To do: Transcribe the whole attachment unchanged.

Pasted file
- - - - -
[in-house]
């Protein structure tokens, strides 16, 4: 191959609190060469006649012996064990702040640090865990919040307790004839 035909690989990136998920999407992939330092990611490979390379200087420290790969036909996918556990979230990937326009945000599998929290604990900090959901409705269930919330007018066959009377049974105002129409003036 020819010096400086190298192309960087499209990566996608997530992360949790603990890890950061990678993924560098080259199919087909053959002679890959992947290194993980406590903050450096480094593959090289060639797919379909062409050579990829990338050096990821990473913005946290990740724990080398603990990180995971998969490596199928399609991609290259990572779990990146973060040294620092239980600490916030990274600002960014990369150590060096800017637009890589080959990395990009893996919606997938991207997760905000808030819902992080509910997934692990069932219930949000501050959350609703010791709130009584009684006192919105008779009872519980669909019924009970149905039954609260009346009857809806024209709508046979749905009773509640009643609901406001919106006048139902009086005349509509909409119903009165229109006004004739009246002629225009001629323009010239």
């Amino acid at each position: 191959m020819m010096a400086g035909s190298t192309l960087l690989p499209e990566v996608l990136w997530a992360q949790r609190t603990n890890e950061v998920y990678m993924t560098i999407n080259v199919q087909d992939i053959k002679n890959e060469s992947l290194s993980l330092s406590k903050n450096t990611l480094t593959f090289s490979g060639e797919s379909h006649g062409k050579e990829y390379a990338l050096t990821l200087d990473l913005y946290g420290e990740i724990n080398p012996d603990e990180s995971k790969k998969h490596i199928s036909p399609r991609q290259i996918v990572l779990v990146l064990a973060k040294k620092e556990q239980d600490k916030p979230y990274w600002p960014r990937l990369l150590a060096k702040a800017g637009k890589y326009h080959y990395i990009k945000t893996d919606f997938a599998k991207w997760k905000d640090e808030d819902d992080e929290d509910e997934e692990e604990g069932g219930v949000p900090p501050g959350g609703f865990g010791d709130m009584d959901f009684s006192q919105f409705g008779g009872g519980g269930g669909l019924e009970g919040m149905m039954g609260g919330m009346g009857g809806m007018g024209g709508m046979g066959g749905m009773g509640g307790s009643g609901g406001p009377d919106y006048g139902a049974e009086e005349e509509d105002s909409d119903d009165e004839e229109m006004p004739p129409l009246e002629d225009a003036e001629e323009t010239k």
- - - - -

[in-house]
């Protein structure tokens, strides 16, 4: 191959609190060469006649012996064990702040640090865990919040307790004839 035909690989990136998920999407992939330092990611490979390379200087420290790969036909996918556990979230990937326009945000599998929290604990900090959901409705269930919330007018066959009377049974105002129409003036 020819010096400086190298192309960087499209990566996608997530992360949790603990890890950061990678993924560098080259199919087909053959002679890959992947290194993980406590903050450096480094593959090289060639797919379909062409050579990829990338050096990821990473913005946290990740724990080398603990990180995971998969490596199928399609991609290259990572779990990146973060040294620092239980600490916030990274600002960014990369150590060096800017637009890589080959990395990009893996919606997938991207997760905000808030819902992080509910997934692990069932219930949000501050959350609703010791709130009584009684006192919105008779009872519980669909019924009970149905039954609260009346009857809806024209709508046979749905009773509640009643609901406001919106006048139902009086005349509509909409119903009165229109006004004739009246002629225009001629323009010239």
């Amino acid at each position: 191959m020819m010096a400086g035909s190298t192309l960087l690989p499209e990566v996608l990136w997530a992360q949790r609190t603990n890890e950061v998920y990678m993924t560098i999407n080259v199919q087909d992939i053959k002679n890959e060469s992947l290194s993980l330092s406590k903050n450096t990611l480094t593959f090289s490979g060639e797919s379909h006649g062409k050579e990829y390379a990338l050096t990821l200087d990473l913005y946290g420290e990740i724990n080398p012996d603990e990180s995971k790969k998969h490596i199928s036909p399609r991609q290259i996918v990572l779990v990146l064990a973060k040294k620092e556990q239980d600490k916030p979230y990274w600002p960014r990937l990369l150590a060096k702040a800017g637009k890589y326009h080959y990395i990009k945000t893996d919606f997938a599998k991207w997760k905000d640090e808030d819902d992080e929290d509910e997934e692990e604990g069932g219930v949000p900090p501050g959350g609703f865990g010791d709130m009584d959901f009684s006192q919105f409705g008779g009872g519980g269930g669909l019924e009970g919040m149905m039954g609260g919330m009346g009857g809806m007018g024209g709508m046979g066959g749905m009773g509640g307790s009643g609901g406001p009377d919106y006048g139902a049974e009086e005349e509509d105002s909409d119903d009165e004839e229109m006004p004739p129409l009246e002629d225009a003036e001629e323009t010239k």